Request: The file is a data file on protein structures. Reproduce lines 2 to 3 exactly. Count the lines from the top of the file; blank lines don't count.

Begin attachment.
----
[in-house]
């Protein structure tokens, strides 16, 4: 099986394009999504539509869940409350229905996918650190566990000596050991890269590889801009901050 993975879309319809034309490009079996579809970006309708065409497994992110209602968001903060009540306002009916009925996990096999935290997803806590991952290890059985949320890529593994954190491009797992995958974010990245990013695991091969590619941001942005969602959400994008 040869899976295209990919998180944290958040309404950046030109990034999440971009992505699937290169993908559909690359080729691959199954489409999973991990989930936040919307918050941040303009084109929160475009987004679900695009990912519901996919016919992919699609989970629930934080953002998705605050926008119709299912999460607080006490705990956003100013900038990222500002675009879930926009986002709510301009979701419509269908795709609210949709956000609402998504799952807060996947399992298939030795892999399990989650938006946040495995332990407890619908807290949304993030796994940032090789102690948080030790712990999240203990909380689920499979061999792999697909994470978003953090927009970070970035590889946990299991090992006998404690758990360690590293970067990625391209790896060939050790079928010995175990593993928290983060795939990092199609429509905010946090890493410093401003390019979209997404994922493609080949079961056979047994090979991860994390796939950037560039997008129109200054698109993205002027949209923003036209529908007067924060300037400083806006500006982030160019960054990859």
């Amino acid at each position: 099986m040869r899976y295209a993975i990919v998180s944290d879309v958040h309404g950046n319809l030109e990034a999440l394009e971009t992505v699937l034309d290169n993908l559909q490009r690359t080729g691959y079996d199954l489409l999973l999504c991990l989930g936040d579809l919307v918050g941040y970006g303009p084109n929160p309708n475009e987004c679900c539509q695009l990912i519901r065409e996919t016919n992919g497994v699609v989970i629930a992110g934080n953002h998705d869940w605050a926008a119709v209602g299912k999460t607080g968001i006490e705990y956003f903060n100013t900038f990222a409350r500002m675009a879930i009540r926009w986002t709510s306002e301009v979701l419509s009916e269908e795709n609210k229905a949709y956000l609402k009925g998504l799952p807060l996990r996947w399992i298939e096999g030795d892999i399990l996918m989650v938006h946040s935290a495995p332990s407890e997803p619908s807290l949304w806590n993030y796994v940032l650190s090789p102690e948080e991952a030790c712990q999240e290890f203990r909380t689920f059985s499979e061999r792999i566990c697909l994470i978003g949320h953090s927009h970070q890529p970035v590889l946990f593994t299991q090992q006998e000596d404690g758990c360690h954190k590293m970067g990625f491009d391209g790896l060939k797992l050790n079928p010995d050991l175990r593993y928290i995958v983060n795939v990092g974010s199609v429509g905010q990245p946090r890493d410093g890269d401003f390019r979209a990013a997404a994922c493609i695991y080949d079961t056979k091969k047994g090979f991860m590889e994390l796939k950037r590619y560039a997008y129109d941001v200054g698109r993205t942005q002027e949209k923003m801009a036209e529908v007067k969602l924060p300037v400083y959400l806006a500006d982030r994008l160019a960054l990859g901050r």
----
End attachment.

């Protein structure tokens, strides 16, 4: 099986394009999504539509869940409350229905996918650190566990000596050991890269590889801009901050 993975879309319809034309490009079996579809970006309708065409497994992110209602968001903060009540306002009916009925996990096999935290997803806590991952290890059985949320890529593994954190491009797992995958974010990245990013695991091969590619941001942005969602959400994008 040869899976295209990919998180944290958040309404950046030109990034999440971009992505699937290169993908559909690359080729691959199954489409999973991990989930936040919307918050941040303009084109929160475009987004679900695009990912519901996919016919992919699609989970629930934080953002998705605050926008119709299912999460607080006490705990956003100013900038990222500002675009879930926009986002709510301009979701419509269908795709609210949709956000609402998504799952807060996947399992298939030795892999399990989650938006946040495995332990407890619908807290949304993030796994940032090789102690948080030790712990999240203990909380689920499979061999792999697909994470978003953090927009970070970035590889946990299991090992006998404690758990360690590293970067990625391209790896060939050790079928010995175990593993928290983060795939990092199609429509905010946090890493410093401003390019979209997404994922493609080949079961056979047994090979991860994390796939950037560039997008129109200054698109993205002027949209923003036209529908007067924060300037400083806006500006982030160019960054990859």
């Amino acid at each position: 099986m040869r899976y295209a993975i990919v998180s944290d879309v958040h309404g950046n319809l030109e990034a999440l394009e971009t992505v699937l034309d290169n993908l559909q490009r690359t080729g691959y079996d199954l489409l999973l999504c991990l989930g936040d579809l919307v918050g941040y970006g303009p084109n929160p309708n475009e987004c679900c539509q695009l990912i519901r065409e996919t016919n992919g497994v699609v989970i629930a992110g934080n953002h998705d869940w605050a926008a119709v209602g299912k999460t607080g968001i006490e705990y956003f903060n100013t900038f990222a409350r500002m675009a879930i009540r926009w986002t709510s306002e301009v979701l419509s009916e269908e795709n609210k229905a949709y956000l609402k009925g998504l799952p807060l996990r996947w399992i298939e096999g030795d892999i399990l996918m989650v938006h946040s935290a495995p332990s407890e997803p619908s807290l949304w806590n993030y796994v940032l650190s090789p102690e948080e991952a030790c712990q999240e290890f203990r909380t689920f059985s499979e061999r792999i566990c697909l994470i978003g949320h953090s927009h970070q890529p970035v590889l946990f593994t299991q090992q006998e000596d404690g758990c360690h954190k590293m970067g990625f491009d391209g790896l060939k797992l050790n079928p010995d050991l175990r593993y928290i995958v983060n795939v990092g974010s199609v429509g905010q990245p946090r890493d410093g890269d401003f390019r979209a990013a997404a994922c493609i695991y080949d079961t056979k091969k047994g090979f991860m590889e994390l796939k950037r590619y560039a997008y129109d941001v200054g698109r993205t942005q002027e949209k923003m801009a036209e529908v007067k969602l924060p300037v400083y959400l806006a500006d982030r994008l160019a960054l990859g901050r």